“Dr. Stanley lived a faithful life of obedience, dedicated to teaching others how to have an intimate relationship with Jesus Christ,” according to a statement on his ministry’s website. “Now he is receiving the joy of his soul — seeing his savior face-to-face. Please join us in praying for the entire Stanley family.”
The Rev. Johnnie Moore, president of the Congress of Christian Leaders, noted Stanley’s long legacy of faithfulness.
“Charles Stanley was a Christian icon, and a true media pioneer whose sermons were watched by countless millions,” Moore tweeted. “Dr. Stanley believed the Bible, and he taught its precepts faithfully — and without fanfare — for his entire life. He taught that Christians should just ‘obey God’s word and leave all the consequences to him.’”
Born Sept. 25, 1932, in Dry Fork, Pittsylvania County, Va,, Stanley decided to pursue a spiritual life in part because of the loss of his father at an early age. He earned a bachelor of arts degree from the University of Richmond, a bachelor of divinity degree at Southwestern Theological Seminary and a master of theology and doctor of theology at Luther Rice Seminary.
In 1969, Stanley joined the staff of First Baptist Church in Atlanta and became senior pastor in 1971, holding the position until his retirement in September 2020. In 1972, he began a local Atlanta television program called “The Chapel Hour,” which later became “In Touch with Dr. Charles Stanley.” For his extensive broadcast work, the National Religious Broadcasters inducted Stanley into its Hall of Fame in 2018 and gave him the NRB Chairman’s Award in March 2020.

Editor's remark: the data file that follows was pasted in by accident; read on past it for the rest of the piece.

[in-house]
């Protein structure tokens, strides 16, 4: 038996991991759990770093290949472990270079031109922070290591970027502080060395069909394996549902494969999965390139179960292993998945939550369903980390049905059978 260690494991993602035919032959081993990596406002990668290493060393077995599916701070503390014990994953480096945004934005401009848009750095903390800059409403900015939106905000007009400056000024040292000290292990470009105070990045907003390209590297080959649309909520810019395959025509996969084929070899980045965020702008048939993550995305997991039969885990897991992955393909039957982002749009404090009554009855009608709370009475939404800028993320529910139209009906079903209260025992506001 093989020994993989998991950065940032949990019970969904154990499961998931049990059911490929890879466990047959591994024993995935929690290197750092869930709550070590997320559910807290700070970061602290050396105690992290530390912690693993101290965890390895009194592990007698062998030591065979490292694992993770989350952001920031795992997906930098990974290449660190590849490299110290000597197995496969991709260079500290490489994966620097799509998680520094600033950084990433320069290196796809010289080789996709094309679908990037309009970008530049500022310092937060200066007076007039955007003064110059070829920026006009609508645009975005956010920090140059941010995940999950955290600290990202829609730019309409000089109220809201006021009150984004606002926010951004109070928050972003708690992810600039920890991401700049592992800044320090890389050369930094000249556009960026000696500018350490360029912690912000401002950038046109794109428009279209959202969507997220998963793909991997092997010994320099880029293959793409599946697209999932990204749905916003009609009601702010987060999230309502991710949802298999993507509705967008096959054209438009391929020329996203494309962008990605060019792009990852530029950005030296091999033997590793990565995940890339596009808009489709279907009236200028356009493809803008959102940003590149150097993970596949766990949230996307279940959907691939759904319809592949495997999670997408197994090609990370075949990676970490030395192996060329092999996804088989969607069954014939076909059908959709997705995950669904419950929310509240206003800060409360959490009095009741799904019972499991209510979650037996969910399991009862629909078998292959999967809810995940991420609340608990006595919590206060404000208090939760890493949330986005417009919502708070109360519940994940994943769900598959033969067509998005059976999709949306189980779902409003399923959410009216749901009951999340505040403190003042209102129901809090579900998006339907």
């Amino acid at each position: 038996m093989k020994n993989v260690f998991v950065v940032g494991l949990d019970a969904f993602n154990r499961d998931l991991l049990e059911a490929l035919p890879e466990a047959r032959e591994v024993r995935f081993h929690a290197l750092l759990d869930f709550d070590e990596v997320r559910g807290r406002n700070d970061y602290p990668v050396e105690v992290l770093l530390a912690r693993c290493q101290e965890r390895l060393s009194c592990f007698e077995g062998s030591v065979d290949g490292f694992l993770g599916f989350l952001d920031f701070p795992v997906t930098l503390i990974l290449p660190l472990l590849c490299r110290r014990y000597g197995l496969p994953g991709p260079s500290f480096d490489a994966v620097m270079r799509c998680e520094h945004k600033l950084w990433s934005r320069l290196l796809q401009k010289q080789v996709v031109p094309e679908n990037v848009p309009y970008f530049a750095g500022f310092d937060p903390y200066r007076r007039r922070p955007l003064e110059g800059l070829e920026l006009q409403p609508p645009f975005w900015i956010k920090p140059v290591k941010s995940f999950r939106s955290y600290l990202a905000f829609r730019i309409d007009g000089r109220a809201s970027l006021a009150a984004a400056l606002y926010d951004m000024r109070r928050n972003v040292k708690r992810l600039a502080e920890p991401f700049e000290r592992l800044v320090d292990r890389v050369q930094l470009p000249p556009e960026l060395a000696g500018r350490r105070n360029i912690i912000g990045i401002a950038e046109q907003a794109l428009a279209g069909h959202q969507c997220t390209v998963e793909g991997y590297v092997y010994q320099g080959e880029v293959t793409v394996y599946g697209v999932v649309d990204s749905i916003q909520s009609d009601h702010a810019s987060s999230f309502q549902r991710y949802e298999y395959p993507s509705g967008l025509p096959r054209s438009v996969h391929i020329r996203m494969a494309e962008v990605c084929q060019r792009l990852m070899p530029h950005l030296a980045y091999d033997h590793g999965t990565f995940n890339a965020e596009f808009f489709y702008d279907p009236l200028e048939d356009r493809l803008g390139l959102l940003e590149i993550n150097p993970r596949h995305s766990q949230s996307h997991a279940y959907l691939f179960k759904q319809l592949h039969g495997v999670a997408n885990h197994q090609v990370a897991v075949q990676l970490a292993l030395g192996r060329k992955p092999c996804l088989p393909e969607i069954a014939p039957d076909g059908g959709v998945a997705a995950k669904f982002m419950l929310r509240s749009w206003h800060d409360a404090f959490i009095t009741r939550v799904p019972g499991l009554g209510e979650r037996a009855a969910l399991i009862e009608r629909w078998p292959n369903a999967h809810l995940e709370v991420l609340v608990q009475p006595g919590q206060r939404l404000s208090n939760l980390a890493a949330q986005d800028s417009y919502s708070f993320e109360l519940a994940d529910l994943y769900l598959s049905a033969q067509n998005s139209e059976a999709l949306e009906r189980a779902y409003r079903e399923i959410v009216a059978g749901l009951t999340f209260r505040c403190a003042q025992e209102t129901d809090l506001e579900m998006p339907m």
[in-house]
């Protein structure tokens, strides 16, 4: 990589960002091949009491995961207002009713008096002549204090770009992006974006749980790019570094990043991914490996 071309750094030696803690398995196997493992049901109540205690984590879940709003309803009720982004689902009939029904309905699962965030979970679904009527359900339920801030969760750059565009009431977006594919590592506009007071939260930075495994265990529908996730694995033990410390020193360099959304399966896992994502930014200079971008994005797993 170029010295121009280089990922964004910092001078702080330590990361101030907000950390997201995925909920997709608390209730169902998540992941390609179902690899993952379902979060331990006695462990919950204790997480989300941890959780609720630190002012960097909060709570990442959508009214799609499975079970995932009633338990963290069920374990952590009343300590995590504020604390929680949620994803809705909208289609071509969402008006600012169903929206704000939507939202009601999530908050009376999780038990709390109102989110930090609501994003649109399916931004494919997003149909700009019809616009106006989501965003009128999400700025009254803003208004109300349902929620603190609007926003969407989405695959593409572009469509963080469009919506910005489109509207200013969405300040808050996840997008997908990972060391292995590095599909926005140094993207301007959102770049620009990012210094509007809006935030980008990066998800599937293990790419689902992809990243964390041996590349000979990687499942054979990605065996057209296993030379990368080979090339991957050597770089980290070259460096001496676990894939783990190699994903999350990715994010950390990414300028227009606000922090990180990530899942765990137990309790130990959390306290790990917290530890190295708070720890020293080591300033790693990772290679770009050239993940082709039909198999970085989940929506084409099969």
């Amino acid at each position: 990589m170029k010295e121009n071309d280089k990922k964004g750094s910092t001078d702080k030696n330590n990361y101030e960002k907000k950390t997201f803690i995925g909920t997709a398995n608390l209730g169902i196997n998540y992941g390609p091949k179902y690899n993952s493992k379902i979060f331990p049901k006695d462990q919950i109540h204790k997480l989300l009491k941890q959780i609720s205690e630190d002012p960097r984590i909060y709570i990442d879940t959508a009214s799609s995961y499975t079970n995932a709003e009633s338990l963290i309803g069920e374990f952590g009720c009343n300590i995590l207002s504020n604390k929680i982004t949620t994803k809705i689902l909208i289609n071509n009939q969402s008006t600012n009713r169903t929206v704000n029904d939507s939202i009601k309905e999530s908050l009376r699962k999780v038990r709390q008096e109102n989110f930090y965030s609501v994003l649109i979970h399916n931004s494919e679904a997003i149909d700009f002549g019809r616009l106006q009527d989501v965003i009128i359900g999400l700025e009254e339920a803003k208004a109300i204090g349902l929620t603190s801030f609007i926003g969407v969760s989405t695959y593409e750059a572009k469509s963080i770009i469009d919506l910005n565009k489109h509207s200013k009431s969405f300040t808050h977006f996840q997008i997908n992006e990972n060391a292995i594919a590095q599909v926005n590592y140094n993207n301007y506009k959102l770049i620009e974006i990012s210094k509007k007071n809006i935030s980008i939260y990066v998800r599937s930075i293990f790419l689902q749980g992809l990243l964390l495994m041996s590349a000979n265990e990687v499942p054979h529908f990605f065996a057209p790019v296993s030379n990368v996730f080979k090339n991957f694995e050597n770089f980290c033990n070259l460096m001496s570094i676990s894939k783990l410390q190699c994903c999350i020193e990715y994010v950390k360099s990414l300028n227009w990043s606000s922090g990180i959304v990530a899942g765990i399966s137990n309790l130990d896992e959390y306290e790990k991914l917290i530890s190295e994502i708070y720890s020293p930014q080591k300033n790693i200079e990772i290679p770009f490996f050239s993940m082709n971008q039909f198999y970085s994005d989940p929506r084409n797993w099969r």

During the 1980s, Stanley served two one-year terms as president of the Southern Baptist Convention, the largest Protestant denomination in the United States. He was part of the SBC’s Conservative Resurgence, a movement that led to a rejection of the progressive theological trends that dominated other Protestant churches.
Stanley was recognized for selling more than 10 million copies of his more than 70 books, the latest of which was published in 2023. Over the decades, he gained global influence as a preacher through his broadcasting efforts. According to his ministry, the “In Touch” program is broadcast on more than 4,000 television, radio and satellite networks and stations worldwide, and his sermons have been translated into 127 languages.
Other Christian leaders remembered him for a lifetime of service.
“Charles Stanley went to Heaven today. He made his mark on this world for the Gospel and his incredible teaching of God’s Word,” tweeted Harvest Crusades founder Greg Laurie, also a pastor. “I like so many others was blessed by hearing his messages on the radio and TV and he was a trusted voice we have all been encouraged by.”
“I join with thousands of friends of Charles Stanley to mourn his passing,” CBN founder Pat Robertson said. “ He was a great man of God, a wonderful Bible teacher, and his influence reached all around the world. To those of us who know Jesus, we don’t mourn the fact that one of his saints comes home, although at the same time, that doesn’t take the sorrow from our hearts.”
“Dr. Stanley’s preaching and pulpit ministry was nothing short of iconic,” said Liberty University Chancellor Jonathan Falwell, also a pastor. “A preacher among preachers, he left an indelible mark upon several generations of men in Gospel ministry. He was a friend of my father’s and a well-known friend of Liberty University. The entire Liberty family joins countless others in honoring the memory of Dr. Stanley and praying for his family.”
In 2010, Stanley was honored by Southwestern as a distinguished alumnus with Stanley telling those gathered to “do what God tells you to do next.”
“I have one goal: Get the truth of the Gospel to as many people as possible, as quickly as possible, as simply as possible, in the power of the Holy Spirit and to the glory of God,” said Stanley.
–Alan Goforth | Metro Voice